An original member of the Montana Governor’s AIDS Advisory Council, D Gregory Smith has been active in Montana HIV/AIDS work since 1994. He is passionate about HIV education, prevention and treatment and works primarily as a licensed mental health counselor, conducting HIV support groups, counseling, speaking, writing and helping facilitate men’s health retreats statewide. But he is also a teacher, health educator, activist, poet, spiritual adventurer and future husband—as well as an opinionated and witty optimist. He loves writing (his work can be found on The Bilerico Project and LGBTQ Nation) as well as his partner, Ken, and their two dogs, Bandit and Phyllis.
Lawrence Stallworth II
Lawrence Stallworth II
Youth Services Coordinator
AIDS Taskforce of Greater Cleveland
Positive since 2009
Lawrence Stallworth II discovered he was HIV positive at the age of 17. After confronting discrimination and stigma, he got involved in the community. He became a member of the Ohio Advocates Youth Leadership Council at the AIDS Taskforce of Greater Cleveland and gained broad expertise on sexual health and HIV/AIDS rights issues, policies, advocacy and new media. Lawrence has appeared on TV and at universities to raise awareness about HIV/AIDS and sexual health issues. He has educated policy makers and advisory councils—including the Presidential Advisory Council on HIV/AIDS—about the need to establish budgetary allocations specific to young people’s sexual health and regarding access to antiretroviral therapy. Lawrence is currently the youngest member of the Cleveland Planning Council for Ryan White HIV/AIDS Services.
New York, New York
Positive since 1986
Wayne Starks became an activist in 2006 when the governor of New York introduced a policy that would have forced thousands of low-income New Yorkers living with HIV/AIDS into homelessness. A former New York City bus driver, Wayne spent many years living on the streets and in HIV/AIDS Services Administration housing after he was diagnosed with HIV. Today, he uses that experience in his work with VOCAL-NY, a statewide grassroots membership organization. He is involved with their campaigns advocating for the “Robin Hood tax,” as well as expanding access to hepatitis C testing and care and ensuring legal protections for syringe access. Wayne has been active in Occupy Wall Street, National People’s Action, Right to the City and other movements for economic and racial justice.
My Brother’s Keeper
Positive since 2005
In 2006, Cedric Sturdevant began volunteering with Magnolia Medical Clinic (MMC), and it launched his passion for AIDS advocacy. After completing HIV 101 courses at MMC, he enrolled in the Black Treatment Advocates Network (BTAN), a program created by the Black AIDS Institute that provides individuals with the training and tools to respond to the AIDS epidemic in their communities. Cedric is now a co-chair of BTAN. As a project coordinator for My Brother’s Keeper, Cedric underscores the importance of HIV prevention, education and awareness. He is also the project coordinator for Project TRUST (Through Response Uplifting & Supportive Talk), and he facilitates the only African-American MSM HIV-positive support group in the state. Last year, Cedric appeared in Deep South—a documentary about HIV in America’s Southern states.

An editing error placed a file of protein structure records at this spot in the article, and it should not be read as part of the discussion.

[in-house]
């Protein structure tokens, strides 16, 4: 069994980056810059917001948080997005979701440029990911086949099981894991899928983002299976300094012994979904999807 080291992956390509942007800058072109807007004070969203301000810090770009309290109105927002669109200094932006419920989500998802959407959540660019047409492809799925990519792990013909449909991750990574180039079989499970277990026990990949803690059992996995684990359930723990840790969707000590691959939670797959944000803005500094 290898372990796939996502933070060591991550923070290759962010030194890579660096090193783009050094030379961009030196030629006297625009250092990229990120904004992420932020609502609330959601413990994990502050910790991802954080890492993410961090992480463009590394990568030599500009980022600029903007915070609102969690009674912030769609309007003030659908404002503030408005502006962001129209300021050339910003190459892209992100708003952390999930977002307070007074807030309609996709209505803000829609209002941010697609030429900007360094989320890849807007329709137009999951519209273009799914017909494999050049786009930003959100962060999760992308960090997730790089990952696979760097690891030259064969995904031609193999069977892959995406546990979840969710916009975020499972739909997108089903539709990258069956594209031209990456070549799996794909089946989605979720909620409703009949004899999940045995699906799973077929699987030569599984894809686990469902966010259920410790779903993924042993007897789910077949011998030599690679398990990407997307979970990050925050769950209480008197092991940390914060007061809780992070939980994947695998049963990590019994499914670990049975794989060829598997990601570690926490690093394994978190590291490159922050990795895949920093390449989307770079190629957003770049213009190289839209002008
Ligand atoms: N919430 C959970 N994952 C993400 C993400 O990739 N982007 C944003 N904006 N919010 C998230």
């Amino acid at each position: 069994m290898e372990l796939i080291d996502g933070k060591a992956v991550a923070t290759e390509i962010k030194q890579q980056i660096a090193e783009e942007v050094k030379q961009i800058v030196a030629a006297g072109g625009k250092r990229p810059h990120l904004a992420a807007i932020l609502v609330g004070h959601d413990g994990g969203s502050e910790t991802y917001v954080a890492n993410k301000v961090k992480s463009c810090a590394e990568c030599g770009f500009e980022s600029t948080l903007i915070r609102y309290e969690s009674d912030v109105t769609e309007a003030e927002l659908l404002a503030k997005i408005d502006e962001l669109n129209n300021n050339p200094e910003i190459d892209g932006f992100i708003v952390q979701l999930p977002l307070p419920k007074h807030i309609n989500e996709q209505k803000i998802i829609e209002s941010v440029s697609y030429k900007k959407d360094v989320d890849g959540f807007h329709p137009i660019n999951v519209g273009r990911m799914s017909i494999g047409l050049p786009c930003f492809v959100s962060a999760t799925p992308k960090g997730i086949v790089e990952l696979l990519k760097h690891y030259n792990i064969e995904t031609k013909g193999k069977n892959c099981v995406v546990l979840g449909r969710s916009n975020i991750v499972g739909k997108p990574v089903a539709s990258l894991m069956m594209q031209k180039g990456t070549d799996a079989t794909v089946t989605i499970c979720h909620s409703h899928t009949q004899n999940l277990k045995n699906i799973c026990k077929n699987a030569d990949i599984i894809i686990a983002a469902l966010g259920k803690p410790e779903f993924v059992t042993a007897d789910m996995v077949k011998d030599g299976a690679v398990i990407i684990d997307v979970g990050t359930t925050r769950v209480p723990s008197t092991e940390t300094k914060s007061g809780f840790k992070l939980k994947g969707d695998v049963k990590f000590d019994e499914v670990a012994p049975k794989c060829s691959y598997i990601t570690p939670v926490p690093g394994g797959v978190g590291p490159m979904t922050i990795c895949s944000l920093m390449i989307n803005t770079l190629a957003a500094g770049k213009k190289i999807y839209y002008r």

Project TEACH Instructor
and Peer Support Specialist
Positive since 1997
Teresa Sullivan is an instructor and peer support specialist for Project TEACH (Treatment Education Activists Combating HIV), an innovative health education program that trains people living with HIV to be peer educators and advocates in the underserved communities hardest hit by the epidemic. She also advocates for HIV-positive individuals who are being detained in the Philadelphia Prison System. Teresa sits on the board of the Positive Women’s Network and is co-coordinator of its Philadelphia chapter. As a TEAM (Treatment Education, Adherence and Mobilization) navigator for the National Minority AIDS Council, Teresa trains other HIV-positive people how to begin a dialogue about treatment as prevention in their own communities. She is a graduate fellow of the Black AIDS Institute and is currently seeking a degree in health care service management.
Philadelphia Department of Public Health
Positive since 1987
Coleman Terrell has worked for decades battling the HIV epidemic. He was one of the influential voices of ACT UP Philadelphia thanks to his savvy ability to mobilize people, plan effective demonstrations, utilize the media to maximum effect, and work with the government and pharmaceutical companies. He fought in the trenches and was once beaten in the head by the police and taken away in handcuffs at a demonstration. Coleman worked for one of the first AIDS service organizations and later transitioned to the Philadelphia Department of Public Health in the AIDS Activities Coordinating Office. His current position is as program administrator. Coleman’s intellect, vision, ability to spot trends and his passion for the work and compassion for others have helped shape the effectiveness of the city government and have enhanced the ability of many service providers in the jurisdiction.
Justin B. Terry-Smith is an HIV and gay civil rights activist who has worked and volunteered in several organizations, including the Human Rights Campaign, Black AIDS Institute, Equality Maryland, Whitman-Walker Health and the National Black Justice Coalition. He created “Justin’s HIV Journal,” a personal blog filled with insight, info and intelligence, to advocate for HIV/AIDS education, prevention and awareness. He has written for the Black AIDS Institute, TheBody.com, A&U Magazine, GBMNews.com and Baltimore Gay Life; plus, he is a correspondent for GLO TV and writes an HIV advice column called Just*in Time. He’s also the author of a children’s book, I Have A Secret, which is a story about a young boy living with the virus. He is developing an HIV campaign called “Write a Letter to HIV” and is working toward a master’s degree in public health.
The Sero Project
Positive since 1983
Kerry Thomas is an inmate in the Idaho Correctional Center. He has been sentenced to over 30 years for nondisclosure of HIV despite the fact that (1) the woman who leveled these accusations was not infected, (2) a condom was used, and (3) he was told by a medical professional that he was considered non-transmittable. During his time in prison, Kerry has worked with various outreach organizations on issues surrounding HIV criminalization and has given interviews on the topic. Kerry works with the Sero Project to help raise awareness of HIV criminalization laws and to use his story to sway the conversation toward a more enlightened justice system.